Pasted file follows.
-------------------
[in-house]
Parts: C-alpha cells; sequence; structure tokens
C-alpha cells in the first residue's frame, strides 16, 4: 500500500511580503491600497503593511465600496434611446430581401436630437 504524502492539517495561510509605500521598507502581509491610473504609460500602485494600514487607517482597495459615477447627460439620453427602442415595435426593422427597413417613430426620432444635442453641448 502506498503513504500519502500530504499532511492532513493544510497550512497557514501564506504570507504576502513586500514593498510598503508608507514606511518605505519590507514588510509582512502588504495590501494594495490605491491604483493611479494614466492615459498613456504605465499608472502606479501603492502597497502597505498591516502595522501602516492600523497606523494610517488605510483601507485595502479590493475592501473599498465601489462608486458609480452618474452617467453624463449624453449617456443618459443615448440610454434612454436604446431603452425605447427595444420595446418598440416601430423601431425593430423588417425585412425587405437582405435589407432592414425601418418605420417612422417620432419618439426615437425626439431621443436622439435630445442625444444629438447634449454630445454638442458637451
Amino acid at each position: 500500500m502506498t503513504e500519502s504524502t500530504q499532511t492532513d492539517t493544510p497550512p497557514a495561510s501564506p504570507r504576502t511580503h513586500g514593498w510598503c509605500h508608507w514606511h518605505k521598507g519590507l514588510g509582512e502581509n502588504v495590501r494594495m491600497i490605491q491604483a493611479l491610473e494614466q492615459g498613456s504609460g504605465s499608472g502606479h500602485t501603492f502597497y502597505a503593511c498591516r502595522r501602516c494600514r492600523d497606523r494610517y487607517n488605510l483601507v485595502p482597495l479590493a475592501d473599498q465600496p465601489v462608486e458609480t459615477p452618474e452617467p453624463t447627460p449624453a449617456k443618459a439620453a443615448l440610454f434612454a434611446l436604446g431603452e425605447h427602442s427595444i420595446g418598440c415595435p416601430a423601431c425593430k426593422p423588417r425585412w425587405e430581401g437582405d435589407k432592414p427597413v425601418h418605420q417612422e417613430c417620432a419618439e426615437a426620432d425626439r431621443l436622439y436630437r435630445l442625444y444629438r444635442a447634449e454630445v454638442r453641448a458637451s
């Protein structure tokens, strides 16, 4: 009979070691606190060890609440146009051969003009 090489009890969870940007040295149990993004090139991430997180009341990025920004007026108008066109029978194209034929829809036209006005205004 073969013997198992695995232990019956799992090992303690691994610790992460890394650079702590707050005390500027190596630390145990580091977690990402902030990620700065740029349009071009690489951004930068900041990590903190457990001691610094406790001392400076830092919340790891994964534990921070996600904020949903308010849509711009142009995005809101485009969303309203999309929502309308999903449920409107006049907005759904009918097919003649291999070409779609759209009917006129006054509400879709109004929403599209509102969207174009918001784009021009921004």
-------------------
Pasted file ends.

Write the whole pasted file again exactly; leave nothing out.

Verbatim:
[in-house]
Parts: C-alpha cells; sequence; structure tokens
C-alpha cells in the first residue's frame, strides 16, 4: 500500500511580503491600497503593511465600496434611446430581401436630437 504524502492539517495561510509605500521598507502581509491610473504609460500602485494600514487607517482597495459615477447627460439620453427602442415595435426593422427597413417613430426620432444635442453641448 502506498503513504500519502500530504499532511492532513493544510497550512497557514501564506504570507504576502513586500514593498510598503508608507514606511518605505519590507514588510509582512502588504495590501494594495490605491491604483493611479494614466492615459498613456504605465499608472502606479501603492502597497502597505498591516502595522501602516492600523497606523494610517488605510483601507485595502479590493475592501473599498465601489462608486458609480452618474452617467453624463449624453449617456443618459443615448440610454434612454436604446431603452425605447427595444420595446418598440416601430423601431425593430423588417425585412425587405437582405435589407432592414425601418418605420417612422417620432419618439426615437425626439431621443436622439435630445442625444444629438447634449454630445454638442458637451
Amino acid at each position: 500500500m502506498t503513504e500519502s504524502t500530504q499532511t492532513d492539517t493544510p497550512p497557514a495561510s501564506p504570507r504576502t511580503h513586500g514593498w510598503c509605500h508608507w514606511h518605505k521598507g519590507l514588510g509582512e502581509n502588504v495590501r494594495m491600497i490605491q491604483a493611479l491610473e494614466q492615459g498613456s504609460g504605465s499608472g502606479h500602485t501603492f502597497y502597505a503593511c498591516r502595522r501602516c494600514r492600523d497606523r494610517y487607517n488605510l483601507v485595502p482597495l479590493a475592501d473599498q465600496p465601489v462608486e458609480t459615477p452618474e452617467p453624463t447627460p449624453a449617456k443618459a439620453a443615448l440610454f434612454a434611446l436604446g431603452e425605447h427602442s427595444i420595446g418598440c415595435p416601430a423601431c425593430k426593422p423588417r425585412w425587405e430581401g437582405d435589407k432592414p427597413v425601418h418605420q417612422e417613430c417620432a419618439e426615437a426620432d425626439r431621443l436622439y436630437r435630445l442625444y444629438r444635442a447634449e454630445v454638442r453641448a458637451s
């Protein structure tokens, strides 16, 4: 009979070691606190060890609440146009051969003009 090489009890969870940007040295149990993004090139991430997180009341990025920004007026108008066109029978194209034929829809036209006005205004 073969013997198992695995232990019956799992090992303690691994610790992460890394650079702590707050005390500027190596630390145990580091977690990402902030990620700065740029349009071009690489951004930068900041990590903190457990001691610094406790001392400076830092919340790891994964534990921070996600904020949903308010849509711009142009995005809101485009969303309203999309929502309308999903449920409107006049907005759904009918097919003649291999070409779609759209009917006129006054509400879709109004929403599209509102969207174009918001784009021009921004």